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Saving Your Yard from a Digger
Dogs dig for a lot of reasons, some breeds are naturally inclined to dig, some dig because they're hot and like to lay in the cool dirt, others dig because they're bored. If you have a digging problem, here are some helpful ways to have your dog and a beautiful yard co-exist.

Divide the Yard in Two
If you have the space, designate a special area of the yard for your dog and separate it, by fencing, from other areas of the yard. Don't forget to make your dog's special area fun, too, by hiding treats and burying toys.

Ensure He Has Plenty to Do Every Day
Exercise your dog physically and mentally; a dog kept active is less inclined to dig. Interact with him by taking long walks, running or conducting training sessions. Provide your dog with plenty of interactive toys.

Trim His Nails
Keeping your dog's nails trimmed short can help make digging less efficient.

Keep Your Dog Indoors
A can't-miss cure for curbing digging is to keep your dog indoors if you can't be there to guide his behaviors.

Dog Behavior
Taking the Anxiety Out of Separation
As social animals, it's normal for puppies to form attachments to their pet parent. Attachment implies a trusting relationship and is the foundation of a good, healthy bond between pet and pet parent. However, when a dog becomes overly dependent on its pet parent, problem behaviors may result.

Causes of separation anxiety in dogs include early separation from the mom, deprivation of attachment early in life, sudden environment changes and the addition of a new family member. Behaviors associated with separation anxiety occur shortly after departure and include:

Defecation and urination in inappropriate locations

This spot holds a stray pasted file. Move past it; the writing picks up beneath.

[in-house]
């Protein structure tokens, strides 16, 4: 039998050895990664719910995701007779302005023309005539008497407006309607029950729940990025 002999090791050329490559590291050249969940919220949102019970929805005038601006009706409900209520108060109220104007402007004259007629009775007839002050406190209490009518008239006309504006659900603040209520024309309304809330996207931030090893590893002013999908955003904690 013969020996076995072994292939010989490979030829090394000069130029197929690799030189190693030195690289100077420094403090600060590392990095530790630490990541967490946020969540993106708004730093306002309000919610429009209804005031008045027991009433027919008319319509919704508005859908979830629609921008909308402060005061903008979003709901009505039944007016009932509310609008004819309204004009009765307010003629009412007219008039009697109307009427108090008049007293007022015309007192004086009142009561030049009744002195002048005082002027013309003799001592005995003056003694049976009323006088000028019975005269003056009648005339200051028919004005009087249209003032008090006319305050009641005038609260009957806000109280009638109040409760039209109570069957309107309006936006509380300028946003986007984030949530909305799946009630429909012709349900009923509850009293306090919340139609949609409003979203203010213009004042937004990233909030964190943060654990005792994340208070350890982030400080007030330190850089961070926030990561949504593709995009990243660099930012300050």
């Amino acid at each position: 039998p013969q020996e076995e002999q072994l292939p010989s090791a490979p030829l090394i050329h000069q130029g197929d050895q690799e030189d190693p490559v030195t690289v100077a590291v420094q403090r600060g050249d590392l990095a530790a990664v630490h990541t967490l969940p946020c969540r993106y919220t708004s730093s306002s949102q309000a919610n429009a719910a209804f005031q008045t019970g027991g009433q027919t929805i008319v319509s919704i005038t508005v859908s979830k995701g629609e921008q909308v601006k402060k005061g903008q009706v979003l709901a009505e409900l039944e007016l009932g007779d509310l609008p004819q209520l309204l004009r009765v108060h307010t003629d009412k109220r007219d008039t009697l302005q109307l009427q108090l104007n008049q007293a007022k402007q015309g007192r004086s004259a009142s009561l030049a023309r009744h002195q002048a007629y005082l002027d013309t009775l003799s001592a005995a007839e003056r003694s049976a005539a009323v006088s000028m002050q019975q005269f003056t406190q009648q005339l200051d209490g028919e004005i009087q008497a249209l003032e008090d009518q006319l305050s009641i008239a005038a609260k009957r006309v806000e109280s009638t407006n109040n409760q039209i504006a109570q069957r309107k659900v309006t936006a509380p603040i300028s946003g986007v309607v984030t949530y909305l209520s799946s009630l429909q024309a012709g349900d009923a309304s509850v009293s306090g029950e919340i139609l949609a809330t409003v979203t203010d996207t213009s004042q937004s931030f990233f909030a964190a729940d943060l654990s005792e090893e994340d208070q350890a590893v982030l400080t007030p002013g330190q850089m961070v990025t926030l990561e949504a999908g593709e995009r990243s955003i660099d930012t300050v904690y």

Destructive behavior
Excessive barking and whining
Depression
Refusal to eat or drink
Hyperactivity

Note: These behaviors may also be the symptoms of other problems. Always consult your veterinarian to ensure there are no underlying medical problems.

To help your puppy be more relaxed when left alone, consider the following tips:

Work on Departures
Start with leaving your puppy alone for a short amount of time and gradually work up the amount of time he is left alone. As he becomes accustomed to being alone, you can leave him alone for longer periods.

Keep Exits and Returns Low Key
Your departures and homecomings should be kept calm, matter-of-fact and unemotional.

Exercise Your Puppy before Departures
To lessen some of the natural energy your puppy has stored up, ensure he gets plenty of physical exercise before leaving him alone.

Don't Crate the Issue
Crating doesn't solve a separation anxiety problem, and may worsen it if your puppy learns that every time he is put in his crate, you are going to leave him. To minimize crate-induced separation anxiety, get your puppy comfortable with his crate when you're at home by putting your puppy in the crate for a nap or a short rest several times a day. Until you have the problem resolved, arrange for someone to be with your dog during times when you're away or consider day boarding.